EU: Bloc to claw back profits from energy firms rather than cap Russian gas price

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European Union energy ministers on Friday tasked Brussels with drafting proposals within a few days to cap the revenues of non-gas energy producers and help power firms stay afloat.

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But as they sought to protect citizens from soaring energy prices that have driven inflation across the continent to record highs, the ministers backed away from more divisive proposals to cap Russian gas prices.

At an emergency meeting in Brussels, the ministers instead asked the European Commission to propose broader gas price caps, even as the EU executive itself swiftly poured cold water on the feasibility of such an idea.

EU countries also supported the executive’s proposal to offer emergency funds to power firms facing soaring collateral requirements and charged the Commission with designing such measures.

“Everybody is in a hurry to find a solution,” Sweden’s Energy Minister Khashayar Farmanbar said, as ministers worried over the impact of sky-high energy prices on households and businesses.

The EU’s windfall plan, yet to be fleshed out, would see governments skim off excess revenues from wind, nuclear and coal-fired power plants that can currently sell their power at record prices determined by the cost of gas, and use the money to curb consumer bills.

Fossil fuel companies would also have to pay a “solidarity contribution,” a summary of the meeting said.

“Taking some of those excess profits and recycling them back into the households makes sense,” Irish Environment Minister Eamon Ryan said on Friday about the Commission’s recommendations.

It is set to unveil the proposals on Tuesday. Energy ministers might well hold another emergency meeting later this month to negotiate and approve the final plans, Czech Industry Minister Jozef Sikela said.

No Russia gas price cap for now

President Vladimir Putin said this week that Moscow would cut all supply to Europe if a price cap was applied on Russian gas. Some countries that still receive Russian gas said they were unwilling to risk losing that supply.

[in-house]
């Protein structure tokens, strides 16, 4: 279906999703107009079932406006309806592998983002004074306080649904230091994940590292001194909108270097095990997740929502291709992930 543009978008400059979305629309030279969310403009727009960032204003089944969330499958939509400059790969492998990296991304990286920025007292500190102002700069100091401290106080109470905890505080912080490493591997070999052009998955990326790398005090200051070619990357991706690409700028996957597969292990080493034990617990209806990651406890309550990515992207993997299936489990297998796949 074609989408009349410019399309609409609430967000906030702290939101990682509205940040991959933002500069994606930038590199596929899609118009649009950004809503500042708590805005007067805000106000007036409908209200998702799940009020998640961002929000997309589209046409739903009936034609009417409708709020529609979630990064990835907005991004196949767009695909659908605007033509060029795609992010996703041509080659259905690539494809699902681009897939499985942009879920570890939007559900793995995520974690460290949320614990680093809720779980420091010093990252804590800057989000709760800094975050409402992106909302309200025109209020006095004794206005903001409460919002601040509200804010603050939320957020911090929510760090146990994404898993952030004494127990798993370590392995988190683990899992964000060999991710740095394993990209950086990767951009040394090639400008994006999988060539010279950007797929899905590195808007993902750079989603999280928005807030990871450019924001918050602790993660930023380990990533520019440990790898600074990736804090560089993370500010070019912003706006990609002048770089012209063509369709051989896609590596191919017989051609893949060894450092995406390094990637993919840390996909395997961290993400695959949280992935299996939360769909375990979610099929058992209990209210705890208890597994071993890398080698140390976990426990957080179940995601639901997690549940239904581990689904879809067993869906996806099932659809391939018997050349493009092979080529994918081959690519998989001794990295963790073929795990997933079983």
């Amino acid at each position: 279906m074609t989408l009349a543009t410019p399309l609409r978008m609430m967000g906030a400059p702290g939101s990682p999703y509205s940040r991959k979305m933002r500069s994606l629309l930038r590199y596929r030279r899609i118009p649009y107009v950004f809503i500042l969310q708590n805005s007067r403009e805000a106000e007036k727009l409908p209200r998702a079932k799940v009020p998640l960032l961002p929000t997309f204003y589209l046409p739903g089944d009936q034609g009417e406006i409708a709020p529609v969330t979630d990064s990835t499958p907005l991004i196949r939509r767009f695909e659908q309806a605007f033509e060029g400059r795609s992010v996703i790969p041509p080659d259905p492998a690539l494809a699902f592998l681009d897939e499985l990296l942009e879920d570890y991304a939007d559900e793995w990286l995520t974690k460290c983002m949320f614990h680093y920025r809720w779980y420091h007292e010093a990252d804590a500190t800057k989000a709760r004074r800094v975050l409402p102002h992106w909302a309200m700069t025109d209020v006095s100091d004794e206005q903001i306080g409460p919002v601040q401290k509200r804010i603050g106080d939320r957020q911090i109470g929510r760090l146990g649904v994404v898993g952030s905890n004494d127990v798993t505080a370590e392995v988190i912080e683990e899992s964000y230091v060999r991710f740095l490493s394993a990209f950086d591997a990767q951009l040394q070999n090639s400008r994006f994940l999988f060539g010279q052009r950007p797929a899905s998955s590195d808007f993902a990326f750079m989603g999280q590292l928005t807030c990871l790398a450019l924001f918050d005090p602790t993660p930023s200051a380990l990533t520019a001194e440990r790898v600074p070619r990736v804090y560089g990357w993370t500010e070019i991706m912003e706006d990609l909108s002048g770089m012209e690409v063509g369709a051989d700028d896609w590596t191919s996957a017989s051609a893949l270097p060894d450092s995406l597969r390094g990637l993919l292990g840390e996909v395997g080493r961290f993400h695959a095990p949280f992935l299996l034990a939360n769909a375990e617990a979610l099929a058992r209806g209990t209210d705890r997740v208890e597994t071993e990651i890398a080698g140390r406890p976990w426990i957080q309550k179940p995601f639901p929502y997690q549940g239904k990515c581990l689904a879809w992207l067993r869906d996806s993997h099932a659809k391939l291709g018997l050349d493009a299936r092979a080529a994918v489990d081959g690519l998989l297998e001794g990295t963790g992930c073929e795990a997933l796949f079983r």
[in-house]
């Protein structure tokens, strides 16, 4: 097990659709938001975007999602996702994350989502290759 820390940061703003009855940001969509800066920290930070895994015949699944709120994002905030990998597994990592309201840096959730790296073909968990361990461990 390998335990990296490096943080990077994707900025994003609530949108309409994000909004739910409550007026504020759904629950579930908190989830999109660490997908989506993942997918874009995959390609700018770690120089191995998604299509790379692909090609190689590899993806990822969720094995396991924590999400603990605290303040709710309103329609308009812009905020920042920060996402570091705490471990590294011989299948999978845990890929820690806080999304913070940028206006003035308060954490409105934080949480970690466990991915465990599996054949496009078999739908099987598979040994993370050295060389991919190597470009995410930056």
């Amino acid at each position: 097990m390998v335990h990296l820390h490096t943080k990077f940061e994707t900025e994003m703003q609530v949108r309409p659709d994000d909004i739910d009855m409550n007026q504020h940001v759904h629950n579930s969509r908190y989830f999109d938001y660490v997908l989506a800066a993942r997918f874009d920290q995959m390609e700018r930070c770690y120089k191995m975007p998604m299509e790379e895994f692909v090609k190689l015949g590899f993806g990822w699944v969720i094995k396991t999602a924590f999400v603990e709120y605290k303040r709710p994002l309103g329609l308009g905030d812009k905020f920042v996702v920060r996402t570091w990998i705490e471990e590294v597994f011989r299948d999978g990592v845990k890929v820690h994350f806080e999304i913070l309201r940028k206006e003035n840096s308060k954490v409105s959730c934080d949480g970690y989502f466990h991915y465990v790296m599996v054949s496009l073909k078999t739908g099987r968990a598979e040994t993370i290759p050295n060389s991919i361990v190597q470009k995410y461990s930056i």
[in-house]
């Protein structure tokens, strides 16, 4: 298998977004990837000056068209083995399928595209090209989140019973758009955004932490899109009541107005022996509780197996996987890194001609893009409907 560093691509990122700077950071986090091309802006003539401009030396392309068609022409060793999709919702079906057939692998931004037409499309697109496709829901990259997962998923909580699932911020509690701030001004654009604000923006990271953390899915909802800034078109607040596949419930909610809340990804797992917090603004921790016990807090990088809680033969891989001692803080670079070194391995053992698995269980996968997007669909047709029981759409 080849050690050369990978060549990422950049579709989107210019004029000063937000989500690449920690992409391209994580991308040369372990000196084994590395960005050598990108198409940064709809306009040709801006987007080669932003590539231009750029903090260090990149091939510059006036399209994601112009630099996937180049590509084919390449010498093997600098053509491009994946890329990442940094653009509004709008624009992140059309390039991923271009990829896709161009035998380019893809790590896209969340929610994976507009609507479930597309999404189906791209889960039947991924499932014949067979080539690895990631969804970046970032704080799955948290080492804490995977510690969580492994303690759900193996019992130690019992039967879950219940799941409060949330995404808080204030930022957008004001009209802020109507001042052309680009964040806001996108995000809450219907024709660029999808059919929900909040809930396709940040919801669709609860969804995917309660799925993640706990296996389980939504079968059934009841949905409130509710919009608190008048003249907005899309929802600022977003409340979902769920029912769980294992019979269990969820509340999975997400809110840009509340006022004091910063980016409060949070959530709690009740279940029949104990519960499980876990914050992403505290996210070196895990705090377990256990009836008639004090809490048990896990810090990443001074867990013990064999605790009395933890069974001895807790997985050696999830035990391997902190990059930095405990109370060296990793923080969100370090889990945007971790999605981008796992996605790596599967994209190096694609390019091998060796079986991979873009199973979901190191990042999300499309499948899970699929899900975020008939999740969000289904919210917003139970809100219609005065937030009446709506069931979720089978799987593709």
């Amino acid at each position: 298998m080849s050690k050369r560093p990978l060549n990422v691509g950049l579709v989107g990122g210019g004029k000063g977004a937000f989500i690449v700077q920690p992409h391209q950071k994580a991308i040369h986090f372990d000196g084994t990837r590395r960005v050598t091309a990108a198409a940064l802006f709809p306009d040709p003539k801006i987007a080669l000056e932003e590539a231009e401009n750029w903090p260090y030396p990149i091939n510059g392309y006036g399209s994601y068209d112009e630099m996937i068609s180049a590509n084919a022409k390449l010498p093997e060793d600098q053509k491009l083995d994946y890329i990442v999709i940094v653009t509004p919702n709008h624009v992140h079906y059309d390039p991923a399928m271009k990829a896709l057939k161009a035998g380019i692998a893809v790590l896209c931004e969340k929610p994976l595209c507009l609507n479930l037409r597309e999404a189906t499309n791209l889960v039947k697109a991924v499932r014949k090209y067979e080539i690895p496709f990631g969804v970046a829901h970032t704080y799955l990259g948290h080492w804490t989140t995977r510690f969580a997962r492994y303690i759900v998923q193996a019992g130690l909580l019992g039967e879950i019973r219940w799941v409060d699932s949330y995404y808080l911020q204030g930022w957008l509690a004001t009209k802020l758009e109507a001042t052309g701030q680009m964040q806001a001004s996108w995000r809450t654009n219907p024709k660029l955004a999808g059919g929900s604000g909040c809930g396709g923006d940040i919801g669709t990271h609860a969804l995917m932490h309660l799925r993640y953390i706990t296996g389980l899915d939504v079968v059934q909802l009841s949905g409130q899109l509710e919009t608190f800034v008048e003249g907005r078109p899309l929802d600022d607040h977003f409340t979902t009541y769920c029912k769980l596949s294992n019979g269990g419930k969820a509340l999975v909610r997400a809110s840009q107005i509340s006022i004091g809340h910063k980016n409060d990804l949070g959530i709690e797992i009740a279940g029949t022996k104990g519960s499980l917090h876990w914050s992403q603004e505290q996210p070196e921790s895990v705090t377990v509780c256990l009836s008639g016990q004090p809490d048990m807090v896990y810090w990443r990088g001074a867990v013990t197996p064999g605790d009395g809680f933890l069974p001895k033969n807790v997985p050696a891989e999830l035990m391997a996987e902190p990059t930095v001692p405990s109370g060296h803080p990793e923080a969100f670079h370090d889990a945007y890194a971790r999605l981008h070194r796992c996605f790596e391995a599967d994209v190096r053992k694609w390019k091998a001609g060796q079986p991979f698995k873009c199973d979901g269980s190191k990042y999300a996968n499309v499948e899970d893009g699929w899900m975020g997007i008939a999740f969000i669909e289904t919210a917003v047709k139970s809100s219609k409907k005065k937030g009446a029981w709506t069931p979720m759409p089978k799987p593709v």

“If price restrictions were to be imposed exclusively on Russian gas, that would evidently lead to an immediate cut-off in Russian gas supplies,” Hungarian Foreign Minister Peter Szijjarto said.
Italy’s Ecological Transition Minister Roberto Cingolani said 15 EU states spoke in favor of a generalized price cap on all imports of gas. But countries including the Netherlands expressed doubts.

“I would not say there was broad support for a broad (gas price) cap,” Dutch State Secretary for the Extractive Industries Hans Vijlbrief told reporters.

The European Commission warned that capping liquefied natural gas prices in Europe could risk diverting it to other regions instead, depriving Europe of much-needed fuel.

“We have to take care that we will not jeopardize our security of supply situation,” EU energy commissioner Kadri Simson said.

The EU executive had not included a general gas price cap in a list of measures it suggested to countries ahead of Friday’s meeting.

Russian gas pipeline deliveries via the three main routes to Europe have fallen by almost 90 percent in the last 12 months, Refinitiv data show. Moscow has blamed supply cuts on technical issues caused by Western sanctions over its invasion of Ukraine.

VNG, one of Germany’s biggest importers of Russian natural gas, on Friday became the latest European energy firm to seek state support because of Moscow’s supply cuts.

As EU countries backed the idea of EU-wide “emergency liquidity instruments” to help companies facing soaring collateral requirements, European Central Bank chief Christine

Lagarde said on Friday that governments, not central banks, should help energy firms under stress from market volatility.

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